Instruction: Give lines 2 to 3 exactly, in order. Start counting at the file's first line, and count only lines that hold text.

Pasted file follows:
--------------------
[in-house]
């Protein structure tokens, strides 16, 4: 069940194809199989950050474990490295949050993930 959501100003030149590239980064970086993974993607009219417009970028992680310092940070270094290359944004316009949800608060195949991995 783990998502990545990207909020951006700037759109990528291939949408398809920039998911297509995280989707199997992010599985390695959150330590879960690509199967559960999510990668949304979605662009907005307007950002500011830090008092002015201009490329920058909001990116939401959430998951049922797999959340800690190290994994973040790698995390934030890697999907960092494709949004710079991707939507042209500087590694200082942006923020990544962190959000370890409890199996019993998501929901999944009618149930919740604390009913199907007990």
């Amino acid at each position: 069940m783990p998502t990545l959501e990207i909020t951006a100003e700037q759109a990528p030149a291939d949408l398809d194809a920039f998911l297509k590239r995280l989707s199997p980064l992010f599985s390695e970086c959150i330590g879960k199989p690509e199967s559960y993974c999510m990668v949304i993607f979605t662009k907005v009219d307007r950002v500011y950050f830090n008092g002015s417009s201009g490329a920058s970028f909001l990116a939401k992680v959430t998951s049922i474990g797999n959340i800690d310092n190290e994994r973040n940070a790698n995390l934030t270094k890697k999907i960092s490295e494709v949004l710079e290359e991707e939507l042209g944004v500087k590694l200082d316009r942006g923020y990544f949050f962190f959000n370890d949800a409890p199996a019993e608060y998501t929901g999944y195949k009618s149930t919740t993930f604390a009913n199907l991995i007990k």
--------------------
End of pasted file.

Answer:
């Protein structure tokens, strides 16, 4: 069940194809199989950050474990490295949050993930 959501100003030149590239980064970086993974993607009219417009970028992680310092940070270094290359944004316009949800608060195949991995 783990998502990545990207909020951006700037759109990528291939949408398809920039998911297509995280989707199997992010599985390695959150330590879960690509199967559960999510990668949304979605662009907005307007950002500011830090008092002015201009490329920058909001990116939401959430998951049922797999959340800690190290994994973040790698995390934030890697999907960092494709949004710079991707939507042209500087590694200082942006923020990544962190959000370890409890199996019993998501929901999944009618149930919740604390009913199907007990």
């Amino acid at each position: 069940m783990p998502t990545l959501e990207i909020t951006a100003e700037q759109a990528p030149a291939d949408l398809d194809a920039f998911l297509k590239r995280l989707s199997p980064l992010f599985s390695e970086c959150i330590g879960k199989p690509e199967s559960y993974c999510m990668v949304i993607f979605t662009k907005v009219d307007r950002v500011y950050f830090n008092g002015s417009s201009g490329a920058s970028f909001l990116a939401k992680v959430t998951s049922i474990g797999n959340i800690d310092n190290e994994r973040n940070a790698n995390l934030t270094k890697k999907i960092s490295e494709v949004l710079e290359e991707e939507l042209g944004v500087k590694l200082d316009r942006g923020y990544f949050f962190f959000n370890d949800a409890p199996a019993e608060y998501t929901g999944y195949k009618s149930t919740t993930f604390a009913n199907l991995i007990k």